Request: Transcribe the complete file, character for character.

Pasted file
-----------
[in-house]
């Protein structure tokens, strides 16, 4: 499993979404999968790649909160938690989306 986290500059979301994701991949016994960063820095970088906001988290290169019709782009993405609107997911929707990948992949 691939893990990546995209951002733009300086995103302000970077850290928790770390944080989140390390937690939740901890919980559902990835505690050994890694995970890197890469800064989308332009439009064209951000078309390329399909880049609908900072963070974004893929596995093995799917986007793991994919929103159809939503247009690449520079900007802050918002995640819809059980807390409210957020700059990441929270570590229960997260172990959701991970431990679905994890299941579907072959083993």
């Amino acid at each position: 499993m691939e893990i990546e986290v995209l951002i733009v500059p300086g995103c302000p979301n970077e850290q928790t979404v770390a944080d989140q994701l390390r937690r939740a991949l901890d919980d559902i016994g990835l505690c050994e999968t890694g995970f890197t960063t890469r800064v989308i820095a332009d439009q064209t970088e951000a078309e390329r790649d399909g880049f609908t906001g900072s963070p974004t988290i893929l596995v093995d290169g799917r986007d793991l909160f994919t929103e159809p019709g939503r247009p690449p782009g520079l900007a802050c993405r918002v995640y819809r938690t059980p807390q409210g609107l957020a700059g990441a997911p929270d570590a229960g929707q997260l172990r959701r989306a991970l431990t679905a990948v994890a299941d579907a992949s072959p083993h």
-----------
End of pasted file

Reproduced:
[in-house]
């Protein structure tokens, strides 16, 4: 499993979404999968790649909160938690989306 986290500059979301994701991949016994960063820095970088906001988290290169019709782009993405609107997911929707990948992949 691939893990990546995209951002733009300086995103302000970077850290928790770390944080989140390390937690939740901890919980559902990835505690050994890694995970890197890469800064989308332009439009064209951000078309390329399909880049609908900072963070974004893929596995093995799917986007793991994919929103159809939503247009690449520079900007802050918002995640819809059980807390409210957020700059990441929270570590229960997260172990959701991970431990679905994890299941579907072959083993």
């Amino acid at each position: 499993m691939e893990i990546e986290v995209l951002i733009v500059p300086g995103c302000p979301n970077e850290q928790t979404v770390a944080d989140q994701l390390r937690r939740a991949l901890d919980d559902i016994g990835l505690c050994e999968t890694g995970f890197t960063t890469r800064v989308i820095a332009d439009q064209t970088e951000a078309e390329r790649d399909g880049f609908t906001g900072s963070p974004t988290i893929l596995v093995d290169g799917r986007d793991l909160f994919t929103e159809p019709g939503r247009p690449p782009g520079l900007a802050c993405r918002v995640y819809r938690t059980p807390q409210g609107l957020a700059g990441a997911p929270d570590a229960g929707q997260l172990r959701r989306a991970l431990t679905a990948v994890a299941d579907a992949s072959p083993h």